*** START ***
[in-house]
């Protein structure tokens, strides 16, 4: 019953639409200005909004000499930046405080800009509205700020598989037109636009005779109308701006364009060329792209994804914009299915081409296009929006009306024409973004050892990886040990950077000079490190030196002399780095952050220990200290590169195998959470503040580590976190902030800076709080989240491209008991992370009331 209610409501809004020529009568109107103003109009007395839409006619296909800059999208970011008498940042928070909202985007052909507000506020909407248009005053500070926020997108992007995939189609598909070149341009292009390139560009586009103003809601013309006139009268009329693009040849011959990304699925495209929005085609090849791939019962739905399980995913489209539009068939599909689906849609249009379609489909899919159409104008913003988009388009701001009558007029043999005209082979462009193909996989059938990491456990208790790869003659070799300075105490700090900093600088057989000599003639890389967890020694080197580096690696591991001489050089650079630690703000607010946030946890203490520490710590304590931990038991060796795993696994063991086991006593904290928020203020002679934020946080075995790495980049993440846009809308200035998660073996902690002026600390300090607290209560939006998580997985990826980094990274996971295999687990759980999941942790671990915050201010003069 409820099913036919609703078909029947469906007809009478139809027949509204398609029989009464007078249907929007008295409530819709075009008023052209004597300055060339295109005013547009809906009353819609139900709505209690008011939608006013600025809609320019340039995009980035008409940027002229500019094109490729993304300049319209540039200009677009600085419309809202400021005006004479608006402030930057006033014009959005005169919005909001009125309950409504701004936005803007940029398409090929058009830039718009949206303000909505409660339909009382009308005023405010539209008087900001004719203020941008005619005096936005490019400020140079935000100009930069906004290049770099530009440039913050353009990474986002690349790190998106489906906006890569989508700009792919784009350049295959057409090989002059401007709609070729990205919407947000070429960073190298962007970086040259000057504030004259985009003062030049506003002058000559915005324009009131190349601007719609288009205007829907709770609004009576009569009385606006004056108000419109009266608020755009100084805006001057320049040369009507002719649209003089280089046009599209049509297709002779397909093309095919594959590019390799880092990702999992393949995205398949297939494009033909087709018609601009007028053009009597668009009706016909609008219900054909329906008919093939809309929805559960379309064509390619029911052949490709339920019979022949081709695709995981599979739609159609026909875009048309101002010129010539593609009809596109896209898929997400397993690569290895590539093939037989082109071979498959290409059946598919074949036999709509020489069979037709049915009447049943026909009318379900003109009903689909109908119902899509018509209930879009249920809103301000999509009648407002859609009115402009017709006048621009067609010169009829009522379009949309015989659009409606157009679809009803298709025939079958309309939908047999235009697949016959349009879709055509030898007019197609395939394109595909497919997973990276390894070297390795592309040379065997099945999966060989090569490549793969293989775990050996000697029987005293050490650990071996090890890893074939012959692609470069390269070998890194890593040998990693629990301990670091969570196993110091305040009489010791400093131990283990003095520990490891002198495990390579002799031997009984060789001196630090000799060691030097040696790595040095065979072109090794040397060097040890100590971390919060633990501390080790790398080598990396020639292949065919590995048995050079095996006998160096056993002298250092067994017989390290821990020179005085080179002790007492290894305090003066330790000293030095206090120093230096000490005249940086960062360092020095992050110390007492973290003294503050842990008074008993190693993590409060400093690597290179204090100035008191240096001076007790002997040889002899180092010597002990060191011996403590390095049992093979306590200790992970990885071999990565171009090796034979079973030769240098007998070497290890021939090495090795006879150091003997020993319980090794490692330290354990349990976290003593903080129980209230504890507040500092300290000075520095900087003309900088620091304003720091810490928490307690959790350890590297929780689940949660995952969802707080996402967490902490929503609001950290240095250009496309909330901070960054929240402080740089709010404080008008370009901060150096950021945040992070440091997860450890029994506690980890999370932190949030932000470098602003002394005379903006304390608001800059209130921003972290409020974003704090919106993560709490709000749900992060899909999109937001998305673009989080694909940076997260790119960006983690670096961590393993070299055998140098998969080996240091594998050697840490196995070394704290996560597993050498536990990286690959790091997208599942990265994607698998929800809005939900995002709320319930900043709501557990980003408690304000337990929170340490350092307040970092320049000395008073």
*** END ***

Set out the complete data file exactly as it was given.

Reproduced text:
[in-house]
């Protein structure tokens, strides 16, 4: 019953639409200005909004000499930046405080800009509205700020598989037109636009005779109308701006364009060329792209994804914009299915081409296009929006009306024409973004050892990886040990950077000079490190030196002399780095952050220990200290590169195998959470503040580590976190902030800076709080989240491209008991992370009331 209610409501809004020529009568109107103003109009007395839409006619296909800059999208970011008498940042928070909202985007052909507000506020909407248009005053500070926020997108992007995939189609598909070149341009292009390139560009586009103003809601013309006139009268009329693009040849011959990304699925495209929005085609090849791939019962739905399980995913489209539009068939599909689906849609249009379609489909899919159409104008913003988009388009701001009558007029043999005209082979462009193909996989059938990491456990208790790869003659070799300075105490700090900093600088057989000599003639890389967890020694080197580096690696591991001489050089650079630690703000607010946030946890203490520490710590304590931990038991060796795993696994063991086991006593904290928020203020002679934020946080075995790495980049993440846009809308200035998660073996902690002026600390300090607290209560939006998580997985990826980094990274996971295999687990759980999941942790671990915050201010003069 409820099913036919609703078909029947469906007809009478139809027949509204398609029989009464007078249907929007008295409530819709075009008023052209004597300055060339295109005013547009809906009353819609139900709505209690008011939608006013600025809609320019340039995009980035008409940027002229500019094109490729993304300049319209540039200009677009600085419309809202400021005006004479608006402030930057006033014009959005005169919005909001009125309950409504701004936005803007940029398409090929058009830039718009949206303000909505409660339909009382009308005023405010539209008087900001004719203020941008005619005096936005490019400020140079935000100009930069906004290049770099530009440039913050353009990474986002690349790190998106489906906006890569989508700009792919784009350049295959057409090989002059401007709609070729990205919407947000070429960073190298962007970086040259000057504030004259985009003062030049506003002058000559915005324009009131190349601007719609288009205007829907709770609004009576009569009385606006004056108000419109009266608020755009100084805006001057320049040369009507002719649209003089280089046009599209049509297709002779397909093309095919594959590019390799880092990702999992393949995205398949297939494009033909087709018609601009007028053009009597668009009706016909609008219900054909329906008919093939809309929805559960379309064509390619029911052949490709339920019979022949081709695709995981599979739609159609026909875009048309101002010129010539593609009809596109896209898929997400397993690569290895590539093939037989082109071979498959290409059946598919074949036999709509020489069979037709049915009447049943026909009318379900003109009903689909109908119902899509018509209930879009249920809103301000999509009648407002859609009115402009017709006048621009067609010169009829009522379009949309015989659009409606157009679809009803298709025939079958309309939908047999235009697949016959349009879709055509030898007019197609395939394109595909497919997973990276390894070297390795592309040379065997099945999966060989090569490549793969293989775990050996000697029987005293050490650990071996090890890893074939012959692609470069390269070998890194890593040998990693629990301990670091969570196993110091305040009489010791400093131990283990003095520990490891002198495990390579002799031997009984060789001196630090000799060691030097040696790595040095065979072109090794040397060097040890100590971390919060633990501390080790790398080598990396020639292949065919590995048995050079095996006998160096056993002298250092067994017989390290821990020179005085080179002790007492290894305090003066330790000293030095206090120093230096000490005249940086960062360092020095992050110390007492973290003294503050842990008074008993190693993590409060400093690597290179204090100035008191240096001076007790002997040889002899180092010597002990060191011996403590390095049992093979306590200790992970990885071999990565171009090796034979079973030769240098007998070497290890021939090495090795006879150091003997020993319980090794490692330290354990349990976290003593903080129980209230504890507040500092300290000075520095900087003309900088620091304003720091810490928490307690959790350890590297929780689940949660995952969802707080996402967490902490929503609001950290240095250009496309909330901070960054929240402080740089709010404080008008370009901060150096950021945040992070440091997860450890029994506690980890999370932190949030932000470098602003002394005379903006304390608001800059209130921003972290409020974003704090919106993560709490709000749900992060899909999109937001998305673009989080694909940076997260790119960006983690670096961590393993070299055998140098998969080996240091594998050697840490196995070394704290996560597993050498536990990286690959790091997208599942990265994607698998929800809005939900995002709320319930900043709501557990980003408690304000337990929170340490350092307040970092320049000395008073």